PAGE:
Part 2

GREGORY WILPERT, TRNN: Welcome to the Real News Network. I’m Gregory Wilpert, coming to you from Quito, Ecuador. June 23 is a historic day for Colombia because FARC, the Revolutionary Armed Forces of Colombia, and the government of President Juan Manuel Santos are signing a ceasefire agreement in Havana, Cuba on that day. The agreement is a culmination of nearly four years of negotiations and the peace agreement will be signed a month later. So, with us today for the second part of this interview is Justin Podur. In the first part we discussed the process itself, and in the second part we will go into the details of the agreement. Justin is a regular writer on Colombia and associate professor at York University’s faculty of environmental studies. He joins us from Toronto, Canada. Thanks, Justin, for being on the program again. JUSTIN PODUR: Thank you. WILPERT: So, let’s look at the details of the agreement a little bit. IT was supposed to cover five major areas: the land reform, political participation, illegal drugs, victim restitution and the ceasefire and the [publication] of the agreement. So, let’s begin with the last part which we already talked about in the first segment, that is, the ceasefire and the issue of laying down arms. One of the things is, of course, that the FARC is going to turn into a political party. So how do you think this is going to look? I mean, you said earlier that they’re going to be going into special zones, that way they would be protected, but how would they become involved on a national level if they’re involved in, if they’re limited to these zones? How is this going to be put into practice? PODUR: Well, I think the main answer to that question is gradually. So, I think part of the, the first step is to try to ensure that the security of, or the, yeah, the safety and the security of these former combatants is guaranteed, to prevent a kind of repeat of the scenario of the Unión Patriótica which we discussed in the earlier segment, in which thousands of these former guerrillas who had joined politics were killed by right-wing forces linked to the state. So, this plan for keeping them safe as they lay down their arms and re-integrate into civilian life is a prerequisite for them being able to participate in politics. The other important prerequisite I think is the idea of transitional justice. So, as, you know, people know if they follow Colombia at all, one of the most unpopular things that FARC did was to kidnap civilians. You know, they did other things that were very unpopular, but the kidnapping and other crimes against Colombian civilians made them extremely unpopular for a long time and among a lot of Colombians. And so that, the idea of some kind of restitution for victims and some kind of justice while simultaneously not being so punitive that FARC could never sign the deal or that it would be like some kind of, sign the deal and everybody just goes to jail, isn’t, or, you know, would have turned it into a surrender. So, this is a negotiated peace agreement, so the question of justice became a kind of a complicated and thorny and interesting one, and I think it was resolved in an interesting way. So, a lot of the guerrillas, former combatants, will have to do community service which, again, has the potential to be something that helps with integration into civilian life. There will be, you know, many opportunities to cooperate with the system so that we can find out exactly what happened. There are other complications with this, though, having to do with the question of paramilitarism and other forms of political violence, where unless those issues are addressed you could get into a kind of a selective justice scenario in which bigger crimes conducted by bigger criminals closer to the state go unpunished and undiscussed while the ex-guerrillas get punished. So, there’s a lot of things to be resolved. Implementing the accords is going to be a long and very, it’s going to require the same amount of care and time as I think the negotiations did. So, but, you know, having said all that, I do think it’s possible, and I think that this agreement shows that this parties to the conflict also think that it’s possible. WILPERT: Well, let’s look at another major issue which you also addressed in this first segment, which is the importance of the land reform. Because, as people as often said, the inequality in Colombia was one of the main driving forces behind the civil war. So, what does the land reform say in this agreement? What does it look like and to what extent is it [inaud.] do you think address the issue of inequality in Colombia? PODUR: Wow. Again, this is, it’s something that has come up in different forms in different agreements and it’s again based on zones, based on specific territories for, like, yeah, territorially specific land reform zones. So, again, there’s a lot to be done in terms of mapping this onto the actual territory and what it’s going to actually mean and the details of this are actually part of what’s contested and what, you know, what has sunk previous accords is, the right wing argues that you’re going to give a bunch of people land for having taken up arms, and that is something that the right wing can’t countenance. But, to what extent can this land reform address inequality in Colombia? Well, you know, I read and I would highly recommend to the extent that it’s available in English, like, an agrarian economist named Hector Mondragon, and he is always analyzing the agrarian question and the agrarian issue of Colombia, and over the past few decades the agrarian economy in Colombia has suffered a lot of blows, and not least of which because of all the free trade agreements that have been signed and the movements towards, you know, so-called neoliberal, an economic model of neoliberalism which involves concentration of land in few hands, the production of commodity, you know, as opposed to subsistence agriculture, and, you know, the illicit production of especially coca but also opium poppy. So, there’s a whole bunch of agricultural, massive agricultural problems that I believe the armed conflict has prevented from being addressed. And so it’s not just the nature of the accords and the kind of land reform, zones of land reform, reserves that are envisioned in the agreement, but also just the very fact of the possibility that there could be peace in the countryside means that peasants and peasant organizations might be able to start to address the agrarian question in a much more systematic way that offers, I think, a lot of hope. WILPERT: Well, there’s actually a lot more issues we could get into, but I think we’re basically at time now. So, thanks so much, Justin, for helping us understand a little bit about this process and about the historic importance of this ceasefire agreement that was made on June 23. So, thanks again for being on the program. PODUR: Thank you very much. WILPERT: And thank you for watching the Real News Network.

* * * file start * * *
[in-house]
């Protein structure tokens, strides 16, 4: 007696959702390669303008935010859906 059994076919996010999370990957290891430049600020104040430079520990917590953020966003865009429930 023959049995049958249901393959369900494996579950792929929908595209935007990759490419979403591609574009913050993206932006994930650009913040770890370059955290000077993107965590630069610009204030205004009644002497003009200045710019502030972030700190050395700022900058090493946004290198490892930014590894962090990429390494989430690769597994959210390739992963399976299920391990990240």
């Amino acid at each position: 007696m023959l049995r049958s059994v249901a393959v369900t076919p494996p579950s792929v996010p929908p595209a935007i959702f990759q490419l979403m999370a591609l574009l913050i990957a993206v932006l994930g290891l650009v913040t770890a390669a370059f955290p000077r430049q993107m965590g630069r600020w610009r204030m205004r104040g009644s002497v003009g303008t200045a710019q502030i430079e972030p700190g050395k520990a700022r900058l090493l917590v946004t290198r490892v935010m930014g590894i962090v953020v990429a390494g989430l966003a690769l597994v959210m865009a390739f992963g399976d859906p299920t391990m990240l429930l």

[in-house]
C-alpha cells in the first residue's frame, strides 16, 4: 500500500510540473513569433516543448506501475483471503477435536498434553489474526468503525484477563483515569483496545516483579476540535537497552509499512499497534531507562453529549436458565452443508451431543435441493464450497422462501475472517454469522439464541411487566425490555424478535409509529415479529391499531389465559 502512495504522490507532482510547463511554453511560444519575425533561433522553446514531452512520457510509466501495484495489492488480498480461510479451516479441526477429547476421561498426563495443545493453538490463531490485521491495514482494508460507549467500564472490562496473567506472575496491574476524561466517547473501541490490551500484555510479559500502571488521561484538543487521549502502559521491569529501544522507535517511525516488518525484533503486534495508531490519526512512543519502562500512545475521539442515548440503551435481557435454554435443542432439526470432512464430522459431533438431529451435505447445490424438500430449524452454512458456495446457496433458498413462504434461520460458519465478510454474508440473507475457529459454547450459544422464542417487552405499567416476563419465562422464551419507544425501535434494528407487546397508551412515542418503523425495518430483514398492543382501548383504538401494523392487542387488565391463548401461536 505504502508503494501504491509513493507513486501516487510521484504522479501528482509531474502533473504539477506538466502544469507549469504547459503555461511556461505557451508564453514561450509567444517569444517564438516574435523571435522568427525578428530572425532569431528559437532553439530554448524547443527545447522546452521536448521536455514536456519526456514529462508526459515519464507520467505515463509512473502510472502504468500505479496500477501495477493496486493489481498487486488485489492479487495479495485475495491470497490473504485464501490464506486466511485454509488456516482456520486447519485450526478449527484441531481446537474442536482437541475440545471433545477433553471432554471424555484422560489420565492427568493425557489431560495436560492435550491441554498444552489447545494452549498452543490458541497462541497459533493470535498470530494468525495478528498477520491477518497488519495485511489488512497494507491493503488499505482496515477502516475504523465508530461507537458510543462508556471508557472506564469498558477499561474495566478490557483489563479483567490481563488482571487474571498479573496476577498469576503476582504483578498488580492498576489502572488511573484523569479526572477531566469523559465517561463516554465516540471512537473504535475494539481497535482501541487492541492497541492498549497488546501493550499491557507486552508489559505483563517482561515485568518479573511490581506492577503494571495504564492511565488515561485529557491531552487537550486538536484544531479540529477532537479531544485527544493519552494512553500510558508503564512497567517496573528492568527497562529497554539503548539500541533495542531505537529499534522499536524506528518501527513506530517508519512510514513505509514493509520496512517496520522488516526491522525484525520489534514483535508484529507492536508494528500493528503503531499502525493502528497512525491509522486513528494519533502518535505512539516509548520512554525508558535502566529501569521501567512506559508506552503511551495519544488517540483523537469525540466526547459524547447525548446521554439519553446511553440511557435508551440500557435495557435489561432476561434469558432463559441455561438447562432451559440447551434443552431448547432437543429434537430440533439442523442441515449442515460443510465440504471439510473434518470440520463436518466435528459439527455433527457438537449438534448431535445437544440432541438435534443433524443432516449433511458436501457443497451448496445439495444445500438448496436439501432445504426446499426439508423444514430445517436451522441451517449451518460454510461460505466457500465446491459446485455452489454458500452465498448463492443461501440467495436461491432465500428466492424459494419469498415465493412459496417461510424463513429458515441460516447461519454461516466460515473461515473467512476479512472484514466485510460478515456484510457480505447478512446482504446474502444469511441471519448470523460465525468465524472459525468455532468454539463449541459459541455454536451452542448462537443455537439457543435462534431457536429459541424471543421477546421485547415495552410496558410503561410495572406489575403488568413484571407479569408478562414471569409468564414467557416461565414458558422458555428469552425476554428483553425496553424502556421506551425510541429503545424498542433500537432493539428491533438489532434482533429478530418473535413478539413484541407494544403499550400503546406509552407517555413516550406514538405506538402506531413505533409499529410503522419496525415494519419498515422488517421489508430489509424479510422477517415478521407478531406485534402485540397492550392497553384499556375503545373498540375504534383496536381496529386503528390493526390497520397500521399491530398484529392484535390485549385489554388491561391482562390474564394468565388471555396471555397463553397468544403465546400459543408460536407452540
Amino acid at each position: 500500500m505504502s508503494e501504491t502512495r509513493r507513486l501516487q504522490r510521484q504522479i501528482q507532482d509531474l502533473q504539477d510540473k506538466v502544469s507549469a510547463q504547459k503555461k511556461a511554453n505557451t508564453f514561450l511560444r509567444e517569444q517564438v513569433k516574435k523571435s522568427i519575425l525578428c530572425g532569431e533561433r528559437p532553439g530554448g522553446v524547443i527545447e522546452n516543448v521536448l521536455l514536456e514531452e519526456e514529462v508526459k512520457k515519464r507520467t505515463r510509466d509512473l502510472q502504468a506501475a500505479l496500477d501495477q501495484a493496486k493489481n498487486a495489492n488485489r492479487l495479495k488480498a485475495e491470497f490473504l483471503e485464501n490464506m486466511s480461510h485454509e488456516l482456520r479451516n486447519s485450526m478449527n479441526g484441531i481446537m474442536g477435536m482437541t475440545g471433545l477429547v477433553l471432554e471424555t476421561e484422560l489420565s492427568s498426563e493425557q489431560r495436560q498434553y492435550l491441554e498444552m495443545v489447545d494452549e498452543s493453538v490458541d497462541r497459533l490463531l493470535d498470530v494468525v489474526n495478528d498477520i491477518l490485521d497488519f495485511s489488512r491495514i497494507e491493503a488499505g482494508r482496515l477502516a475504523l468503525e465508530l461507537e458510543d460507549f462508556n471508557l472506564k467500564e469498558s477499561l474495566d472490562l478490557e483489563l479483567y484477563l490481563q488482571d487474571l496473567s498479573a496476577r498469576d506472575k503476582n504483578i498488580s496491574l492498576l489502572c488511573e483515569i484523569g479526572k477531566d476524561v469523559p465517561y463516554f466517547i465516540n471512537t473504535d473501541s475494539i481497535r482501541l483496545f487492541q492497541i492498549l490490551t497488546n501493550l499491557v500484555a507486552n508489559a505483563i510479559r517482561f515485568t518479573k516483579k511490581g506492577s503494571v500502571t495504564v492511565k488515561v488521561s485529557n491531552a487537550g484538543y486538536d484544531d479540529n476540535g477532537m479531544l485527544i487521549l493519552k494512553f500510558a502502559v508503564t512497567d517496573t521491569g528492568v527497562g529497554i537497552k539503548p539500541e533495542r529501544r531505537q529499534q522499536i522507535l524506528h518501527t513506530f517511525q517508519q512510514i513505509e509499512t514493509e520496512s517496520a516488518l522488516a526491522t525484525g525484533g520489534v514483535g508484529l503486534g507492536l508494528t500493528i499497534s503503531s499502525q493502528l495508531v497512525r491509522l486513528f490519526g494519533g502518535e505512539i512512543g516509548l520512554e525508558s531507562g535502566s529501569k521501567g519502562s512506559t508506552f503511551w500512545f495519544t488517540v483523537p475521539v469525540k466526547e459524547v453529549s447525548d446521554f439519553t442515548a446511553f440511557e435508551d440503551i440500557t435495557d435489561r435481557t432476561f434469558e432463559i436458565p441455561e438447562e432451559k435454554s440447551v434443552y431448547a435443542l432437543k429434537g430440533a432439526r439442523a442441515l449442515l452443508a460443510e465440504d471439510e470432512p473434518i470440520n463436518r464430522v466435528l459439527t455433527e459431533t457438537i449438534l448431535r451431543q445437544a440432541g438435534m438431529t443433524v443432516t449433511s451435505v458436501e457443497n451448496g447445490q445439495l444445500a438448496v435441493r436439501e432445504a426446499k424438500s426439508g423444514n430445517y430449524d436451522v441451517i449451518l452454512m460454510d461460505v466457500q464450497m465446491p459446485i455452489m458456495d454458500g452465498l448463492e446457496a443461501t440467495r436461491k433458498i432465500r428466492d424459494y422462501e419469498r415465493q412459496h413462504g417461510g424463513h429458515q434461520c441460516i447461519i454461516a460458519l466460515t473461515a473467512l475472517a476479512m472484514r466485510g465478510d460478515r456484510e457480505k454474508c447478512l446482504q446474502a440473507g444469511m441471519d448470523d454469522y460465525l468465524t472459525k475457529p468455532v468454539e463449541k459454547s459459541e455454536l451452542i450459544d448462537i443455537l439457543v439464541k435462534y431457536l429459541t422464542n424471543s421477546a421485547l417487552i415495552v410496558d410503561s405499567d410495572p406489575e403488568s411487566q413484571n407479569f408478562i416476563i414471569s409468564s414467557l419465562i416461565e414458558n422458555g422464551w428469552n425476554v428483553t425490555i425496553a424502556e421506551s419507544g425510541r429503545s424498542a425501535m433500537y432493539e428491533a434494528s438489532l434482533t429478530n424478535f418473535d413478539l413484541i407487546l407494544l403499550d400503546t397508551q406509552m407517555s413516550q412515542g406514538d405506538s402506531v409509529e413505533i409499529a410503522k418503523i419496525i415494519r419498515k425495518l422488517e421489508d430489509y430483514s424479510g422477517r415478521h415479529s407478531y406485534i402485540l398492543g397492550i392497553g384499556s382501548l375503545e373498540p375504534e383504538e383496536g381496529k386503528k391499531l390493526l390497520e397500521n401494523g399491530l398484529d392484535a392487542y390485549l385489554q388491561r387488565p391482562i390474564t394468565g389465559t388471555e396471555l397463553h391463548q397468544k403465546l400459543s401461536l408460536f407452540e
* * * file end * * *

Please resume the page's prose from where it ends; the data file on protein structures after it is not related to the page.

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Justin Podur is an author and Associate Professor at York University's Faculty of Environmental Studies, and one of the organizers in the campaign to free Tarik and John Justin. Podur is the author of Haiti's New Dictatorship (Pluto Press 2012) and has contributed chapters to Empire's Ally: Canada and the War in Afghanistan (University of Toronto Press 2013) and Real Utopia (AK Press 2008).